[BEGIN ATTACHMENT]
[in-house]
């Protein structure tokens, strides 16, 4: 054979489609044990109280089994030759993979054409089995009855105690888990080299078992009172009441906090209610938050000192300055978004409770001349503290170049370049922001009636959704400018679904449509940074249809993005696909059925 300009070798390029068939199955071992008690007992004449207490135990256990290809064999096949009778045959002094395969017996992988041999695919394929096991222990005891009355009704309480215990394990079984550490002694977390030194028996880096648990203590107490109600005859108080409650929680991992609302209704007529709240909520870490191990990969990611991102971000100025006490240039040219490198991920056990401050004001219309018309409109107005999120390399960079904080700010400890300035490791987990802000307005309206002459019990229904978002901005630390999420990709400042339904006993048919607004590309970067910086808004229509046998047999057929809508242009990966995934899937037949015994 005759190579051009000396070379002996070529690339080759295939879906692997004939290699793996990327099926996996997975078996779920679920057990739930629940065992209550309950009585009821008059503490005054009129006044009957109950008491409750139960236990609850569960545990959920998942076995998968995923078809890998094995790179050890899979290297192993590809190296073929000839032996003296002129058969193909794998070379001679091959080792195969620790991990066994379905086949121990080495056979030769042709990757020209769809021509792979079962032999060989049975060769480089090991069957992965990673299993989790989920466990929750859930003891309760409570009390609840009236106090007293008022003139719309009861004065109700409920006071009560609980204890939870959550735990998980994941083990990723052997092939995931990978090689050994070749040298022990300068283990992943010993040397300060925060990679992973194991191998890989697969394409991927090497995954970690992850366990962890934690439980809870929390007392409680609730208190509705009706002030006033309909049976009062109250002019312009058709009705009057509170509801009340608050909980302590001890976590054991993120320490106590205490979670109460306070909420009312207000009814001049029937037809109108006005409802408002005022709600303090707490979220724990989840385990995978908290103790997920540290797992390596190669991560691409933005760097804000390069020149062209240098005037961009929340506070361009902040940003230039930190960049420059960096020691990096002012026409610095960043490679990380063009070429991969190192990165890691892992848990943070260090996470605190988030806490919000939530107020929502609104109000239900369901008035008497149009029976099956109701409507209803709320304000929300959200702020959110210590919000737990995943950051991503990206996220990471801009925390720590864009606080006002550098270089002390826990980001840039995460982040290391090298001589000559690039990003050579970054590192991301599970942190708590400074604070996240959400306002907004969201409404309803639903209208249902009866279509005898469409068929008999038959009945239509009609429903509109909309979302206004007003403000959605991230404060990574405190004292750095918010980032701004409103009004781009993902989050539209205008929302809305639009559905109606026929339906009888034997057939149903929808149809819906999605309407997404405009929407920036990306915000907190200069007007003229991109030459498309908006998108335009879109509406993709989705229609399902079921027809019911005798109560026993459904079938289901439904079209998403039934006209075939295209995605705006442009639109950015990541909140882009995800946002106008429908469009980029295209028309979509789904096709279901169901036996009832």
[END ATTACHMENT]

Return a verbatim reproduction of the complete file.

[in-house]
């Protein structure tokens, strides 16, 4: 054979489609044990109280089994030759993979054409089995009855105690888990080299078992009172009441906090209610938050000192300055978004409770001349503290170049370049922001009636959704400018679904449509940074249809993005696909059925 300009070798390029068939199955071992008690007992004449207490135990256990290809064999096949009778045959002094395969017996992988041999695919394929096991222990005891009355009704309480215990394990079984550490002694977390030194028996880096648990203590107490109600005859108080409650929680991992609302209704007529709240909520870490191990990969990611991102971000100025006490240039040219490198991920056990401050004001219309018309409109107005999120390399960079904080700010400890300035490791987990802000307005309206002459019990229904978002901005630390999420990709400042339904006993048919607004590309970067910086808004229509046998047999057929809508242009990966995934899937037949015994 005759190579051009000396070379002996070529690339080759295939879906692997004939290699793996990327099926996996997975078996779920679920057990739930629940065992209550309950009585009821008059503490005054009129006044009957109950008491409750139960236990609850569960545990959920998942076995998968995923078809890998094995790179050890899979290297192993590809190296073929000839032996003296002129058969193909794998070379001679091959080792195969620790991990066994379905086949121990080495056979030769042709990757020209769809021509792979079962032999060989049975060769480089090991069957992965990673299993989790989920466990929750859930003891309760409570009390609840009236106090007293008022003139719309009861004065109700409920006071009560609980204890939870959550735990998980994941083990990723052997092939995931990978090689050994070749040298022990300068283990992943010993040397300060925060990679992973194991191998890989697969394409991927090497995954970690992850366990962890934690439980809870929390007392409680609730208190509705009706002030006033309909049976009062109250002019312009058709009705009057509170509801009340608050909980302590001890976590054991993120320490106590205490979670109460306070909420009312207000009814001049029937037809109108006005409802408002005022709600303090707490979220724990989840385990995978908290103790997920540290797992390596190669991560691409933005760097804000390069020149062209240098005037961009929340506070361009902040940003230039930190960049420059960096020691990096002012026409610095960043490679990380063009070429991969190192990165890691892992848990943070260090996470605190988030806490919000939530107020929502609104109000239900369901008035008497149009029976099956109701409507209803709320304000929300959200702020959110210590919000737990995943950051991503990206996220990471801009925390720590864009606080006002550098270089002390826990980001840039995460982040290391090298001589000559690039990003050579970054590192991301599970942190708590400074604070996240959400306002907004969201409404309803639903209208249902009866279509005898469409068929008999038959009945239509009609429903509109909309979302206004007003403000959605991230404060990574405190004292750095918010980032701004409103009004781009993902989050539209205008929302809305639009559905109606026929339906009888034997057939149903929808149809819906999605309407997404405009929407920036990306915000907190200069007007003229991109030459498309908006998108335009879109509406993709989705229609399902079921027809019911005798109560026993459904079938289901439904079209998403039934006209075939295209995605705006442009639109950015990541909140882009995800946002106008429908469009980029295209028309979509789904096709279901169901036996009832």